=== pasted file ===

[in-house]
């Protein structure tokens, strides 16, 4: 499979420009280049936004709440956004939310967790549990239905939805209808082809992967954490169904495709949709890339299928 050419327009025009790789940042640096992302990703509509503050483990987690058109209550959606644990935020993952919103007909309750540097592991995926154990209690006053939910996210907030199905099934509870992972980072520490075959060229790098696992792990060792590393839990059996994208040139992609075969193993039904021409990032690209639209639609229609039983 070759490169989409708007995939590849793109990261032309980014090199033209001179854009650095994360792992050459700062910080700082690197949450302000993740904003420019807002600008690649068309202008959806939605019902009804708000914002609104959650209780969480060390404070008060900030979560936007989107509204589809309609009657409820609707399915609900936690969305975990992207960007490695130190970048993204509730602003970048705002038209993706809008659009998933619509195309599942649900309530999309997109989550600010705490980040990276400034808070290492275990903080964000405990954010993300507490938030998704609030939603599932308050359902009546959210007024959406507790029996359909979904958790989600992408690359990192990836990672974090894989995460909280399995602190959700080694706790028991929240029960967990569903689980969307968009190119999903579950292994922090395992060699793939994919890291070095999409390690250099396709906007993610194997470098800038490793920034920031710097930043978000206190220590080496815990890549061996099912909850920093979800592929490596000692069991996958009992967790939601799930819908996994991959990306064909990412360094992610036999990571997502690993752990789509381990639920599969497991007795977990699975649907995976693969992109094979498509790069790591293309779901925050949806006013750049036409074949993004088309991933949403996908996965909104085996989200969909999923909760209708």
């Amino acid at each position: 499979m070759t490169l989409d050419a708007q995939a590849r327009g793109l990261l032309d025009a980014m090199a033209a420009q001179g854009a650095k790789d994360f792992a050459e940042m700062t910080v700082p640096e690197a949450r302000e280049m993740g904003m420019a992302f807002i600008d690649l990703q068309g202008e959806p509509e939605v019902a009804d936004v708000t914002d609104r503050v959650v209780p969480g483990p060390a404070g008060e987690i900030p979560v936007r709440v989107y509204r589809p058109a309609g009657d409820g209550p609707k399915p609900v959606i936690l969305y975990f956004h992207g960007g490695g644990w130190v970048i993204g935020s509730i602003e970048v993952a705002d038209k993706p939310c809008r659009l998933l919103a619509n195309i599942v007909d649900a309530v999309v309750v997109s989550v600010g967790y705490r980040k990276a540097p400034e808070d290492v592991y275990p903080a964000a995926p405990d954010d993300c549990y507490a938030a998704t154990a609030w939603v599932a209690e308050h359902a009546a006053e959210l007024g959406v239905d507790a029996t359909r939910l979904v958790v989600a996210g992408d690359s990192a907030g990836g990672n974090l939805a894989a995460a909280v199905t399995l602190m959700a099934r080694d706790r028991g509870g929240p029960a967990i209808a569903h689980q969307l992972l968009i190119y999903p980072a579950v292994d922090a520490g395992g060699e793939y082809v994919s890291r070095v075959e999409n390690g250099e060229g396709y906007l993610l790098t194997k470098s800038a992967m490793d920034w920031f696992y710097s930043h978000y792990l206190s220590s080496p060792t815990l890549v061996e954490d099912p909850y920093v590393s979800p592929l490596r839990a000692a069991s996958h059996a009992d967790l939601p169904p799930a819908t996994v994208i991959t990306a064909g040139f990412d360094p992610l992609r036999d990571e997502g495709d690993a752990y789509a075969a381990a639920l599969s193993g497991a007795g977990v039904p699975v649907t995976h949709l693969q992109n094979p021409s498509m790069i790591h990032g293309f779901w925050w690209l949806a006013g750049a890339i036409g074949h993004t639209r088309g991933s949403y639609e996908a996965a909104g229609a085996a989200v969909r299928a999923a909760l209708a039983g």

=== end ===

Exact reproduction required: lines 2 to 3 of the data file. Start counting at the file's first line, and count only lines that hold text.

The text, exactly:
């Protein structure tokens, strides 16, 4: 499979420009280049936004709440956004939310967790549990239905939805209808082809992967954490169904495709949709890339299928 050419327009025009790789940042640096992302990703509509503050483990987690058109209550959606644990935020993952919103007909309750540097592991995926154990209690006053939910996210907030199905099934509870992972980072520490075959060229790098696992792990060792590393839990059996994208040139992609075969193993039904021409990032690209639209639609229609039983 070759490169989409708007995939590849793109990261032309980014090199033209001179854009650095994360792992050459700062910080700082690197949450302000993740904003420019807002600008690649068309202008959806939605019902009804708000914002609104959650209780969480060390404070008060900030979560936007989107509204589809309609009657409820609707399915609900936690969305975990992207960007490695130190970048993204509730602003970048705002038209993706809008659009998933619509195309599942649900309530999309997109989550600010705490980040990276400034808070290492275990903080964000405990954010993300507490938030998704609030939603599932308050359902009546959210007024959406507790029996359909979904958790989600992408690359990192990836990672974090894989995460909280399995602190959700080694706790028991929240029960967990569903689980969307968009190119999903579950292994922090395992060699793939994919890291070095999409390690250099396709906007993610194997470098800038490793920034920031710097930043978000206190220590080496815990890549061996099912909850920093979800592929490596000692069991996958009992967790939601799930819908996994991959990306064909990412360094992610036999990571997502690993752990789509381990639920599969497991007795977990699975649907995976693969992109094979498509790069790591293309779901925050949806006013750049036409074949993004088309991933949403996908996965909104085996989200969909999923909760209708």
């Amino acid at each position: 499979m070759t490169l989409d050419a708007q995939a590849r327009g793109l990261l032309d025009a980014m090199a033209a420009q001179g854009a650095k790789d994360f792992a050459e940042m700062t910080v700082p640096e690197a949450r302000e280049m993740g904003m420019a992302f807002i600008d690649l990703q068309g202008e959806p509509e939605v019902a009804d936004v708000t914002d609104r503050v959650v209780p969480g483990p060390a404070g008060e987690i900030p979560v936007r709440v989107y509204r589809p058109a309609g009657d409820g209550p609707k399915p609900v959606i936690l969305y975990f956004h992207g960007g490695g644990w130190v970048i993204g935020s509730i602003e970048v993952a705002d038209k993706p939310c809008r659009l998933l919103a619509n195309i599942v007909d649900a309530v999309v309750v997109s989550v600010g967790y705490r980040k990276a540097p400034e808070d290492v592991y275990p903080a964000a995926p405990d954010d993300c549990y507490a938030a998704t154990a609030w939603v599932a209690e308050h359902a009546a006053e959210l007024g959406v239905d507790a029996t359909r939910l979904v958790v989600a996210g992408d690359s990192a907030g990836g990672n974090l939805a894989a995460a909280v199905t399995l602190m959700a099934r080694d706790r028991g509870g929240p029960a967990i209808a569903h689980q969307l992972l968009i190119y999903p980072a579950v292994d922090a520490g395992g060699e793939y082809v994919s890291r070095v075959e999409n390690g250099e060229g396709y906007l993610l790098t194997k470098s800038a992967m490793d920034w920031f696992y710097s930043h978000y792990l206190s220590s080496p060792t815990l890549v061996e954490d099912p909850y920093v590393s979800p592929l490596r839990a000692a069991s996958h059996a009992d967790l939601p169904p799930a819908t996994v994208i991959t990306a064909g040139f990412d360094p992610l992609r036999d990571e997502g495709d690993a752990y789509a075969a381990a639920l599969s193993g497991a007795g977990v039904p699975v649907t995976h949709l693969q992109n094979p021409s498509m790069i790591h990032g293309f779901w925050w690209l949806a006013g750049a890339i036409g074949h993004t639209r088309g991933s949403y639609e996908a996965a909104g229609a085996a989200v969909r299928a999923a909760l209708a039983g």